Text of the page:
Penn Live Arts Blog

5 Questions with Alarm Will Sound's Alan Pierson

Posted March 27, 2024

The “reliably exhilarating new-music ensemble” (The New York Times) Alarm Will Sound returns with an evening of music by “our greatest living composer,” Steve Reich on Apr 14. Alarm Will Sound’s artistic director and conductor, Alan Pierson, connected with us for today’s 5 Questions feature, sharing insight on his journey into a career in music and his connection to Steve Reich.

1) What first got you into music?
The first music I remember really being passionate about was “The MTA Song” by the Kingston Trio. My dad put it on a tape that I would listen to over and over again. Then, in middle school, I became obsessed with film scores – John Williams and Jerry Goldsmith were my heroes. In freshman year of high school, I started an orchestra at my school and was excited to play the theme to Star Trek: The Motion Picture by Jerry Goldsmith.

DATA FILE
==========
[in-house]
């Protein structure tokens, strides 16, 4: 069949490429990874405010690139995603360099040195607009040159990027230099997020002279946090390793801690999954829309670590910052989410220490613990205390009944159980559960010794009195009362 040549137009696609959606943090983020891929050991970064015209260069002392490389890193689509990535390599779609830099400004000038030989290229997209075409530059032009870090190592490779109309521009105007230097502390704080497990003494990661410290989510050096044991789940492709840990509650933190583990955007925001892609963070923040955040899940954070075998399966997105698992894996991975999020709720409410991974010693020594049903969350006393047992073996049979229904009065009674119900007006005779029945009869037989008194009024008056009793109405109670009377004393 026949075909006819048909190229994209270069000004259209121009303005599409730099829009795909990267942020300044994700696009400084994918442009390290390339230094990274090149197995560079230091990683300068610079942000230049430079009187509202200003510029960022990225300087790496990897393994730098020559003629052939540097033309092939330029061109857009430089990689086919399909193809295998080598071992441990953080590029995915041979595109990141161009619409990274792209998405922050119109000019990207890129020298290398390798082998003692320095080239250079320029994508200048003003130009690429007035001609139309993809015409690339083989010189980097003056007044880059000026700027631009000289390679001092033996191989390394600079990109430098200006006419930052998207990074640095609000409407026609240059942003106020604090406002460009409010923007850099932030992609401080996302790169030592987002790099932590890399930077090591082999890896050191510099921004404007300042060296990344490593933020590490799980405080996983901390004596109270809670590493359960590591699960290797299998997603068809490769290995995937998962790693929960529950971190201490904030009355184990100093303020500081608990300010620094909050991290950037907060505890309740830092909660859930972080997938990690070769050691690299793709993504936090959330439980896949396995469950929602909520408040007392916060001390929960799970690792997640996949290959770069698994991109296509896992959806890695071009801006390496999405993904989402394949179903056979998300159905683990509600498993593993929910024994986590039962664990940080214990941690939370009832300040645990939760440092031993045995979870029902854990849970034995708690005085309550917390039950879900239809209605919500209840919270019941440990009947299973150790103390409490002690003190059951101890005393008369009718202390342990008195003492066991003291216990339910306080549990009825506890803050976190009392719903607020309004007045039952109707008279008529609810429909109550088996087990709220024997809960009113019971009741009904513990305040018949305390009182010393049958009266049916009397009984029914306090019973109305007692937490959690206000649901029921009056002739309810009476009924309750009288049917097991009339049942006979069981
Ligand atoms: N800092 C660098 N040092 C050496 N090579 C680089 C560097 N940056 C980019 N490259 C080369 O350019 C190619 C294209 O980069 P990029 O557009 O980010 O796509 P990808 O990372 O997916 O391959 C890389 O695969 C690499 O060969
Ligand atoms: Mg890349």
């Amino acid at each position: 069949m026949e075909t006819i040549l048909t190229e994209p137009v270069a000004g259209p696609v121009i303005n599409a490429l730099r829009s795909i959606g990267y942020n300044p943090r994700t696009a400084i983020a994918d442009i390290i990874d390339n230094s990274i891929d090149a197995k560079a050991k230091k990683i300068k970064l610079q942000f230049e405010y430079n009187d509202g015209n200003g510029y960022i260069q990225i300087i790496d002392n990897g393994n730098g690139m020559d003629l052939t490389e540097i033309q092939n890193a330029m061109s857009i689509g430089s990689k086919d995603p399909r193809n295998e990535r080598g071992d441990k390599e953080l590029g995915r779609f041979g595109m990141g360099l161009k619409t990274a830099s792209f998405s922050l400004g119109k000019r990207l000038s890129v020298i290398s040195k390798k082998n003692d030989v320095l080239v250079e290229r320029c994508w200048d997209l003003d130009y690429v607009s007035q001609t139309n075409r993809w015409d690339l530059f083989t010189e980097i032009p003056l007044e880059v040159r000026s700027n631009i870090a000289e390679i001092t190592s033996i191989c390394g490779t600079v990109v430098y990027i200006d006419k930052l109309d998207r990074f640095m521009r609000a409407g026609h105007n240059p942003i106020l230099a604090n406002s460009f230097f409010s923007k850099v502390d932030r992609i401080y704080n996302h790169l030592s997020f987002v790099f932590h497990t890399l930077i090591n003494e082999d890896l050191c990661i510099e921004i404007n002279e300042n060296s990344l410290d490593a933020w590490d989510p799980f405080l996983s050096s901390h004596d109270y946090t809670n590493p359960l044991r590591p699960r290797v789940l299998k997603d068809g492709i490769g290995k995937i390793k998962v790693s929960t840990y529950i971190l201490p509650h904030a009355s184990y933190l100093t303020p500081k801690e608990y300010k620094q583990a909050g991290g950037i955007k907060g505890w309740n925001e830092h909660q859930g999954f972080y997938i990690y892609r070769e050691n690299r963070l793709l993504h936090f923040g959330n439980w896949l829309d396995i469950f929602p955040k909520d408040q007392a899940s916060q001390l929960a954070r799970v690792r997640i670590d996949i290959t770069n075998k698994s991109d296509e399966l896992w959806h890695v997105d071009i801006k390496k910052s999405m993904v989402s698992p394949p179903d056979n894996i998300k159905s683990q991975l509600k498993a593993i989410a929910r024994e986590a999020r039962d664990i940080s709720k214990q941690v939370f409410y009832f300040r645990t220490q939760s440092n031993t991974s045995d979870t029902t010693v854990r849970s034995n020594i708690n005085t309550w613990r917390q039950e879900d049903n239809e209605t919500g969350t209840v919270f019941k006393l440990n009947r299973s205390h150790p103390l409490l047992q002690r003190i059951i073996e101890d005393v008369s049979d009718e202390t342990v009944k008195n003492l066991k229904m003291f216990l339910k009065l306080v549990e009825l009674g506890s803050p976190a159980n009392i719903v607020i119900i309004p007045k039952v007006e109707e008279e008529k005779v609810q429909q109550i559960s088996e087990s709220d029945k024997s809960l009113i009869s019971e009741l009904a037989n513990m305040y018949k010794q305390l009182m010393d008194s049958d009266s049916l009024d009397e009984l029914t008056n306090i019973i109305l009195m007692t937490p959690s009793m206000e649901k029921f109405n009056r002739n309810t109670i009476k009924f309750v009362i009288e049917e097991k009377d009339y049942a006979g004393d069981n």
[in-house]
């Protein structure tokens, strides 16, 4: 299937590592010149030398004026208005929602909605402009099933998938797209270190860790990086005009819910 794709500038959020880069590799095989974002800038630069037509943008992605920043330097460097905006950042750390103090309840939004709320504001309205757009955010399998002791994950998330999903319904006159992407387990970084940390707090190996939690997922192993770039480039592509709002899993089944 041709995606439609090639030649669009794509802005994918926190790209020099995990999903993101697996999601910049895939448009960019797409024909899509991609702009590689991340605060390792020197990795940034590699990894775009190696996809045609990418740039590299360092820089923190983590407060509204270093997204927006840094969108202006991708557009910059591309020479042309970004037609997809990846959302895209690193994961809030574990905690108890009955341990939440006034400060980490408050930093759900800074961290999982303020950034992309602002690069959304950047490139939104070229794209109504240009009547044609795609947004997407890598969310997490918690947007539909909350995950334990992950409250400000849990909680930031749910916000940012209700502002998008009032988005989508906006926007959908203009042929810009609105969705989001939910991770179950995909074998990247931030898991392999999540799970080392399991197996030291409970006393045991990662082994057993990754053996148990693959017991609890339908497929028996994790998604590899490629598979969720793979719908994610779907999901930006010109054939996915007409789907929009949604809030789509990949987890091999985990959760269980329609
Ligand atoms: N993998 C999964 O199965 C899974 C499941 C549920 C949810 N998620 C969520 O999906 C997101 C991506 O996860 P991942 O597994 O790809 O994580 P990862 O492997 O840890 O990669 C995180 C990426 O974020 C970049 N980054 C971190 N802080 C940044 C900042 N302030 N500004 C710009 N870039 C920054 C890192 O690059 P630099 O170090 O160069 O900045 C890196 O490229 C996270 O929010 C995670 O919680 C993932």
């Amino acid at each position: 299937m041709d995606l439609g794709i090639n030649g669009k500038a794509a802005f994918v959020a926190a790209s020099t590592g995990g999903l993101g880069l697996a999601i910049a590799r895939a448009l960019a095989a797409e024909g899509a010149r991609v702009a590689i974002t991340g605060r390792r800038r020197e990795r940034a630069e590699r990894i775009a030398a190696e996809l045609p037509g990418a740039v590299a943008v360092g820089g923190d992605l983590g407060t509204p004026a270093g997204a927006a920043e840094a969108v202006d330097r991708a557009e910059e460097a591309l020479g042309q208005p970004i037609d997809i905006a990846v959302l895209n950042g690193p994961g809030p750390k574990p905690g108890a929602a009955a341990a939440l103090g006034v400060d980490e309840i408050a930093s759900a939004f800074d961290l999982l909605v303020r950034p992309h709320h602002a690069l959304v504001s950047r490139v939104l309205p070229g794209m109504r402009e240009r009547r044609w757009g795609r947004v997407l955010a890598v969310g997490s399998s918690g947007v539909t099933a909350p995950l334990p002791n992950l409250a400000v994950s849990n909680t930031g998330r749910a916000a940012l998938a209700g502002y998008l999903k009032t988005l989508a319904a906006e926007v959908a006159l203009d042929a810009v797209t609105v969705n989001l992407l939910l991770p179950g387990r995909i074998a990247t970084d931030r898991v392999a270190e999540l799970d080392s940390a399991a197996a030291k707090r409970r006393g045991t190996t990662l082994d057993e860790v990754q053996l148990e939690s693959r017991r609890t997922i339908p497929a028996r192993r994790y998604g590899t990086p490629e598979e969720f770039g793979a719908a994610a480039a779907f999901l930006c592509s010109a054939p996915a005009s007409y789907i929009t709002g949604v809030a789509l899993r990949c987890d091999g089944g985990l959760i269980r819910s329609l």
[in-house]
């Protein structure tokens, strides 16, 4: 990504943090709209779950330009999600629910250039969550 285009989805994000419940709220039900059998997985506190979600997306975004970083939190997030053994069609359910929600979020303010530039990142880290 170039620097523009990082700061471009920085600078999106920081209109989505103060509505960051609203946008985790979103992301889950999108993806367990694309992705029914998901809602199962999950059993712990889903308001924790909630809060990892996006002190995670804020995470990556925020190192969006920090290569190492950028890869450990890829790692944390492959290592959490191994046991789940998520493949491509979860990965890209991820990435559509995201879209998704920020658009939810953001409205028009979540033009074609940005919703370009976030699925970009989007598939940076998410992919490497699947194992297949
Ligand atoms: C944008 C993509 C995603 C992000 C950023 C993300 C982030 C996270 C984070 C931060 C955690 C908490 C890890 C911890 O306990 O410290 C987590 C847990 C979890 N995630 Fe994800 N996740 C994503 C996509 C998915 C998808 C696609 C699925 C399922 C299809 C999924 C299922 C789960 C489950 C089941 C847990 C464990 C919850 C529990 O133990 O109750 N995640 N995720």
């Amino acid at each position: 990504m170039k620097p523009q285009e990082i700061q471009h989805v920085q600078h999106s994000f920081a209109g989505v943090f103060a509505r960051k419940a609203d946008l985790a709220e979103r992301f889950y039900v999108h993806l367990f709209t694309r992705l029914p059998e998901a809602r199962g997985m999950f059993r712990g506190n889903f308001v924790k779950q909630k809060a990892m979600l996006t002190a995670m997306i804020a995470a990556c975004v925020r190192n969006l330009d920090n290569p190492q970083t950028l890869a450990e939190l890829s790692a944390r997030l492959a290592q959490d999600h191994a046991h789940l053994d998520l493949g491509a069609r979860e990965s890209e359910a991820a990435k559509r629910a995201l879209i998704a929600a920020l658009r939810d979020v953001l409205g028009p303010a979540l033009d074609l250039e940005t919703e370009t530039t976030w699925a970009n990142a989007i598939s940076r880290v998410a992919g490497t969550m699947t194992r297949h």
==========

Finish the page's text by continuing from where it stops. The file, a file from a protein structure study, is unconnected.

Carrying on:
The first time I got excited about art music was in chorus when my choral conductor, Bart Wolgamot, taught us Bernstein's Chichester Psalms. I was so drawn in by these strange meters, melodies and harmonic progressions. I went up to Mr. Wolgamot after rehearsal one day and asked, “I love this. What other music should I learn about?” He directed me to Stravinsky's Symphony of Psalms, and I completely fell in love with that piece too. That was really the beginning of my journey in art music, and it's significant for me that my journey started with the 20th century music.